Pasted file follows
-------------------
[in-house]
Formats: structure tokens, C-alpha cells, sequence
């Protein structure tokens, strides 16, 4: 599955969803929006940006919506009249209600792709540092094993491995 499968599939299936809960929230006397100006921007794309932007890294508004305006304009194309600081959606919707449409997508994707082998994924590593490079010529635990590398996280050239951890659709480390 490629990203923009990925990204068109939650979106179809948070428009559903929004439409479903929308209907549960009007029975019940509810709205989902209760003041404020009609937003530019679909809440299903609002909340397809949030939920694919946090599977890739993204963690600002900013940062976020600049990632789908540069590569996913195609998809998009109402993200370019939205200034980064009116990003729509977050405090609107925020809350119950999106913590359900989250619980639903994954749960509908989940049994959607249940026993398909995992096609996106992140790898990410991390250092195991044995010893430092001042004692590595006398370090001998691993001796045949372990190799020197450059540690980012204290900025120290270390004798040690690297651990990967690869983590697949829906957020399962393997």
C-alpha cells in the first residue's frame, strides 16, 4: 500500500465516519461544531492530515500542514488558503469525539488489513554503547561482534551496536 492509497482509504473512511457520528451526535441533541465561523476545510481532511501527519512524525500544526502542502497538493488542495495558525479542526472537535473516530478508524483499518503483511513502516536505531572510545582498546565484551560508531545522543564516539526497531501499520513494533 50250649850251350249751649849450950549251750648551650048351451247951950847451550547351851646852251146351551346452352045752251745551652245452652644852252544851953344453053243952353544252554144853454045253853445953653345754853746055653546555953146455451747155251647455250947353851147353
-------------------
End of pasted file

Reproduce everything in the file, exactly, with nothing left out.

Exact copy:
[in-house]
Formats: structure tokens, C-alpha cells, sequence
């Protein structure tokens, strides 16, 4: 599955969803929006940006919506009249209600792709540092094993491995 499968599939299936809960929230006397100006921007794309932007890294508004305006304009194309600081959606919707449409997508994707082998994924590593490079010529635990590398996280050239951890659709480390 490629990203923009990925990204068109939650979106179809948070428009559903929004439409479903929308209907549960009007029975019940509810709205989902209760003041404020009609937003530019679909809440299903609002909340397809949030939920694919946090599977890739993204963690600002900013940062976020600049990632789908540069590569996913195609998809998009109402993200370019939205200034980064009116990003729509977050405090609107925020809350119950999106913590359900989250619980639903994954749960509908989940049994959607249940026993398909995992096609996106992140790898990410991390250092195991044995010893430092001042004692590595006398370090001998691993001796045949372990190799020197450059540690980012204290900025120290270390004798040690690297651990990967690869983590697949829906957020399962393997």
C-alpha cells in the first residue's frame, strides 16, 4: 500500500465516519461544531492530515500542514488558503469525539488489513554503547561482534551496536 492509497482509504473512511457520528451526535441533541465561523476545510481532511501527519512524525500544526502542502497538493488542495495558525479542526472537535473516530478508524483499518503483511513502516536505531572510545582498546565484551560508531545522543564516539526497531501499520513494533 50250649850251350249751649849450950549251750648551650048351451247951950847451550547351851646852251146351551346452352045752251745551652245452652644852252544851953344453053243952353544252554144853454045253853445953653345754853746055653546555953146455451747155251647455250947353851147353